One of the big questions going into yesterday's elections was to what extent Democrats in competitive Congressional districts were hurt by votes in favor of the health care law.
While it's impossible to isolate the effects of that one vote given all the factors that contributed to Democratic losses, an initial analysis suggests that those Democrats in competitive districts who voted against the legislation fared a lot better than those who voted for it.
To get a sense of this, I looked at the 44 Democrats who held seats in districts won by John McCain in 2008 and who were on the ballot yesterday (several others had retired, John Murtha passed away).
To be sure, voting against ObamaCare by no means saved Democrats from defeat. Of the 26 McCain district Democrats who voted against ObamaCare both times, 15 lost compared with 10 who won, with one race yet to be decided (Ben Chandler's in Kentucky). Yet these results were a lot better than they were for the 18 McCain district Democrats who voted for ObamaCare at least once: 16 lost, compared with just one victory and another race still undecided (Gabby Giffords in Arizona).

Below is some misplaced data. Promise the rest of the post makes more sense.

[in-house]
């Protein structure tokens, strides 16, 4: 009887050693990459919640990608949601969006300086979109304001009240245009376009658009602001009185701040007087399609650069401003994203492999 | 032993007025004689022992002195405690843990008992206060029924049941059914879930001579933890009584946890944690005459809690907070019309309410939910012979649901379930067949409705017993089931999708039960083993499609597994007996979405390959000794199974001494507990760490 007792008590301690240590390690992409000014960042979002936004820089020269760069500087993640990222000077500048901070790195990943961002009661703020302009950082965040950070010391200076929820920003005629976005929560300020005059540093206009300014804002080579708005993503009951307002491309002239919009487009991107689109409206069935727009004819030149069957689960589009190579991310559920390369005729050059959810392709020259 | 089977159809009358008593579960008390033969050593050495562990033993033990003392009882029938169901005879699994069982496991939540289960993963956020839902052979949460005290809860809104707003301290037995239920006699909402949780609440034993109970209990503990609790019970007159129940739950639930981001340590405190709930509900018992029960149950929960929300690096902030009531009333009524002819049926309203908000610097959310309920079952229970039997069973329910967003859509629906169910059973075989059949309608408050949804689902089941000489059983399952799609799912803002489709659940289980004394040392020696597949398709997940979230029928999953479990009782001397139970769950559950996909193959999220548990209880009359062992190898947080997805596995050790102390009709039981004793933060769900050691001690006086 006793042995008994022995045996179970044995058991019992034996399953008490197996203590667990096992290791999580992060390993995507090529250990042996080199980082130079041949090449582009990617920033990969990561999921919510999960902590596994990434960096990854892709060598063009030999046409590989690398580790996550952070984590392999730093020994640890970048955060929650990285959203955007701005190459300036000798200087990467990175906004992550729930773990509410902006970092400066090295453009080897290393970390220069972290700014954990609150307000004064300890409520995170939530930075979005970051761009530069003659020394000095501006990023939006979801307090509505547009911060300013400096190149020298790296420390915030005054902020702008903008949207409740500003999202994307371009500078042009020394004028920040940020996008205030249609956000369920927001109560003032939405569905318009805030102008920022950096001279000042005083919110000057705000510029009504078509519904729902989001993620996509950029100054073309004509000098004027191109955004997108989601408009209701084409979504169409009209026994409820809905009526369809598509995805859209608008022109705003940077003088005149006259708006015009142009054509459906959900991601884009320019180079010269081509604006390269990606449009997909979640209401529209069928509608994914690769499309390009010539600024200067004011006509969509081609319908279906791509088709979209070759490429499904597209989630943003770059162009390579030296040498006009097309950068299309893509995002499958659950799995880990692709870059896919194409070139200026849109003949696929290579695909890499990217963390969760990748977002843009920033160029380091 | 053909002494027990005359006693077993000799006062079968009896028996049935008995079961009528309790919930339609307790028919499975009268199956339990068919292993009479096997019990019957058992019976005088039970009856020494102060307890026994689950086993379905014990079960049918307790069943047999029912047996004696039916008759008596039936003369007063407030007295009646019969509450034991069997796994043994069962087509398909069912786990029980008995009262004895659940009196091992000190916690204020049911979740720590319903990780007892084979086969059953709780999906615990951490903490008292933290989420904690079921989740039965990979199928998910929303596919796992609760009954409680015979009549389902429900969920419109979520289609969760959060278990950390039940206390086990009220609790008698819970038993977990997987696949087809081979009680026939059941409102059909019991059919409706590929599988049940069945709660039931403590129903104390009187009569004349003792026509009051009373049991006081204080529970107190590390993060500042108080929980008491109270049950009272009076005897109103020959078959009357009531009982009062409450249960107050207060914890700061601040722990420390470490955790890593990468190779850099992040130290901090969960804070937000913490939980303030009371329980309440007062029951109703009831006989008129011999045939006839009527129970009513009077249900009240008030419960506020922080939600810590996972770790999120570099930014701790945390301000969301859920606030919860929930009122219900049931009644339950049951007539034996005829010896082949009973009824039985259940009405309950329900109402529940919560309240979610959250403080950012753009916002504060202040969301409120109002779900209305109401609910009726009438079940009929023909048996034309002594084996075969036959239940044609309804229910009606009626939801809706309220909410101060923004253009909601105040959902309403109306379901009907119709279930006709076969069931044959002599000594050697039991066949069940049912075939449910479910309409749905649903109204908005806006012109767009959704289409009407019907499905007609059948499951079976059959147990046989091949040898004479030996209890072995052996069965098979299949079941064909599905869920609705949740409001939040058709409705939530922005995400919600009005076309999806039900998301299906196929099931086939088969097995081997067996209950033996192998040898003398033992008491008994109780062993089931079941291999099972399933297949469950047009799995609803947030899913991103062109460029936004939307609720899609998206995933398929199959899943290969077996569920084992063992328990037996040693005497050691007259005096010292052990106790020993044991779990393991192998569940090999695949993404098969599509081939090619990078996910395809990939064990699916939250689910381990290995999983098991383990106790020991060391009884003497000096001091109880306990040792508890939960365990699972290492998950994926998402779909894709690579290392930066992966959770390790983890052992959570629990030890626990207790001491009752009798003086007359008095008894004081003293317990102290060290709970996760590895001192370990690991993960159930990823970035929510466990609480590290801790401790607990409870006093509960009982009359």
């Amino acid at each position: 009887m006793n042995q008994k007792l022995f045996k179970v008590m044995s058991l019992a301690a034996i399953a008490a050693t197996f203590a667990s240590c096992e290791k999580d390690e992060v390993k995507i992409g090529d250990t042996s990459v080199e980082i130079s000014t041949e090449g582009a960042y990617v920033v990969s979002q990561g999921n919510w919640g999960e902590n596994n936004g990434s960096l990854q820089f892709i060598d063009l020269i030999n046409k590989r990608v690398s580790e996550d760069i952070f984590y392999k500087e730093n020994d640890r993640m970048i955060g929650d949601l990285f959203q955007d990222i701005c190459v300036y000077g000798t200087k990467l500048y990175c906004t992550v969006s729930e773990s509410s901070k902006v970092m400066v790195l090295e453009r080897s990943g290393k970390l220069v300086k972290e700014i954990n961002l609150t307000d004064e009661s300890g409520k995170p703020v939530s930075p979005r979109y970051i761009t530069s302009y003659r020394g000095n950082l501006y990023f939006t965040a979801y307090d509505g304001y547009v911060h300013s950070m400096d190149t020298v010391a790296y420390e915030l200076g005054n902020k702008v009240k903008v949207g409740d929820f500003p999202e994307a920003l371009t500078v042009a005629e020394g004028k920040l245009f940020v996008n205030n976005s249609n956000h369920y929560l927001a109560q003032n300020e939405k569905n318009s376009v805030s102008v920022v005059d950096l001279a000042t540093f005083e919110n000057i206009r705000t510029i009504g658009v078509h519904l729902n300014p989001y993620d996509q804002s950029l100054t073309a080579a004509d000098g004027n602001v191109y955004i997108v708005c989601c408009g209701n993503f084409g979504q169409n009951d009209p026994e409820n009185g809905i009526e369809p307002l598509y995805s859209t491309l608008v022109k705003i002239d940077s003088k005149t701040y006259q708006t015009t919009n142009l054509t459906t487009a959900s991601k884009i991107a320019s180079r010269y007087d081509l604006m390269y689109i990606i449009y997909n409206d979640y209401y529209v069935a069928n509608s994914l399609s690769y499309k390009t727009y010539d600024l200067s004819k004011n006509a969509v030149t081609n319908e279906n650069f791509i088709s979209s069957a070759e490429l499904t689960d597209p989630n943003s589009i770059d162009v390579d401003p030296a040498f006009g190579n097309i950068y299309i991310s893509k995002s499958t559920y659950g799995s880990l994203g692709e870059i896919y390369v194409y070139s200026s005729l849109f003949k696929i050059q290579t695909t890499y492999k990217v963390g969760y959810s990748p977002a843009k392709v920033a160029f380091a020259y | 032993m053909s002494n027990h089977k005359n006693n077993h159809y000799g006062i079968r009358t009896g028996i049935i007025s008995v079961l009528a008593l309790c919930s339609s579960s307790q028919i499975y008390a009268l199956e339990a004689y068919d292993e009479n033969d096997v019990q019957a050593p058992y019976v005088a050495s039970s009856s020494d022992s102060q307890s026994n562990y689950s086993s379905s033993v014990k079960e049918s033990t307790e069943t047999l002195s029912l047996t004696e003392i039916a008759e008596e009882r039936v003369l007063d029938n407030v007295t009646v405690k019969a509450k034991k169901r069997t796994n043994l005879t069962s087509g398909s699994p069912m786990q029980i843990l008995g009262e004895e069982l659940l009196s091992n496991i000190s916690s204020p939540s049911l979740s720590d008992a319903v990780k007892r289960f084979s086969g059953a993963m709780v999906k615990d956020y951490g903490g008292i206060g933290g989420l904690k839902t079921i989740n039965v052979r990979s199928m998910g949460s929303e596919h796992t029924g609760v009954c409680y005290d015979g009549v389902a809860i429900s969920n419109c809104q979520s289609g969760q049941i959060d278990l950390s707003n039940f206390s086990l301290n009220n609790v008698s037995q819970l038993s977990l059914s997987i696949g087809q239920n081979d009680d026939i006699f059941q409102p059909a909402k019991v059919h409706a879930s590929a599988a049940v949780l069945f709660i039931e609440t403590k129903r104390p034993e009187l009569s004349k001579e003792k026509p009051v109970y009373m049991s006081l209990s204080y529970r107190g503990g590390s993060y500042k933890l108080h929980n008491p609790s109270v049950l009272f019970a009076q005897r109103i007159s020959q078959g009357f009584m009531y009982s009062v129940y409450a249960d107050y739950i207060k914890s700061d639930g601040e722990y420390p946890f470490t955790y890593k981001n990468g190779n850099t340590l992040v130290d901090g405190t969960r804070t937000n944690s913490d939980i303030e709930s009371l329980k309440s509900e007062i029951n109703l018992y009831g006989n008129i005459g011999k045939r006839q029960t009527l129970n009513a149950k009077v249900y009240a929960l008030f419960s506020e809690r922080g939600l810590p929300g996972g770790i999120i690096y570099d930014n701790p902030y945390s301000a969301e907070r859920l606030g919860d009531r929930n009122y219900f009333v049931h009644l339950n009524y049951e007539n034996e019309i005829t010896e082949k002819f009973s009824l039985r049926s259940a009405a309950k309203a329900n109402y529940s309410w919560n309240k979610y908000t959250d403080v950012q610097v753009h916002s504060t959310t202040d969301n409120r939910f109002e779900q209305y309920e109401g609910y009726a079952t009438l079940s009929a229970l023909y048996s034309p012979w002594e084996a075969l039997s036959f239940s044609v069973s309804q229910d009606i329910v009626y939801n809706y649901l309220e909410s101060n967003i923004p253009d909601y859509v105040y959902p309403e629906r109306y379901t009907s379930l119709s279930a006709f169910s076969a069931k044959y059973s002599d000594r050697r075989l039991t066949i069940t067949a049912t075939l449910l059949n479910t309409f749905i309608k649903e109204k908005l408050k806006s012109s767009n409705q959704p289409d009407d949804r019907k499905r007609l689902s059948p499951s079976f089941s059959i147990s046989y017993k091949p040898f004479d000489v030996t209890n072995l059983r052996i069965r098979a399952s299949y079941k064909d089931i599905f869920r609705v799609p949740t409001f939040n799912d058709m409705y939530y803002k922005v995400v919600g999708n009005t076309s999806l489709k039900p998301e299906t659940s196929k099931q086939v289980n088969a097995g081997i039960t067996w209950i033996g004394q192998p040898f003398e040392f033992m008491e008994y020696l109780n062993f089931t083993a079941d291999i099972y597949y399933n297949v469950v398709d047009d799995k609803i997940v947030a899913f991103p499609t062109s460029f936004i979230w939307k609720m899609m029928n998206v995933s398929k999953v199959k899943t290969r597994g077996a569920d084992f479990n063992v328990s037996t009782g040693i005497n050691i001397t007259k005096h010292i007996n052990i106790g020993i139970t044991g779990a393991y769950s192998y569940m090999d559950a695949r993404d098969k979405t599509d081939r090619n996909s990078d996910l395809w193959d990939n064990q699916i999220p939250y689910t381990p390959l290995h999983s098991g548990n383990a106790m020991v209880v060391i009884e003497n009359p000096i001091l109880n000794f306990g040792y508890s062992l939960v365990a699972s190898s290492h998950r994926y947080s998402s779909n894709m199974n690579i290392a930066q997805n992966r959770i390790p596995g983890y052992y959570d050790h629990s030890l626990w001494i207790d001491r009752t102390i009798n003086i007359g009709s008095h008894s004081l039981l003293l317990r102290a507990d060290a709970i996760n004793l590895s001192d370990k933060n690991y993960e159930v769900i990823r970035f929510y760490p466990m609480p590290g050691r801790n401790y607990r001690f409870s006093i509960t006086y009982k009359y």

Put another way, 40 percent of the Democratic "no" votes in McCain districts won reelection, whereas just 6 percent of "yes" votes were able to survive.
Obviously, a much more thorough analysis is needed to say for sure, and we may never really know, but this analysis suggests that those Democrats who could tout their independence from Obama and the Democratic leadership by voting against the unpopular health care bill had a better chance of withstanding the GOP wave.
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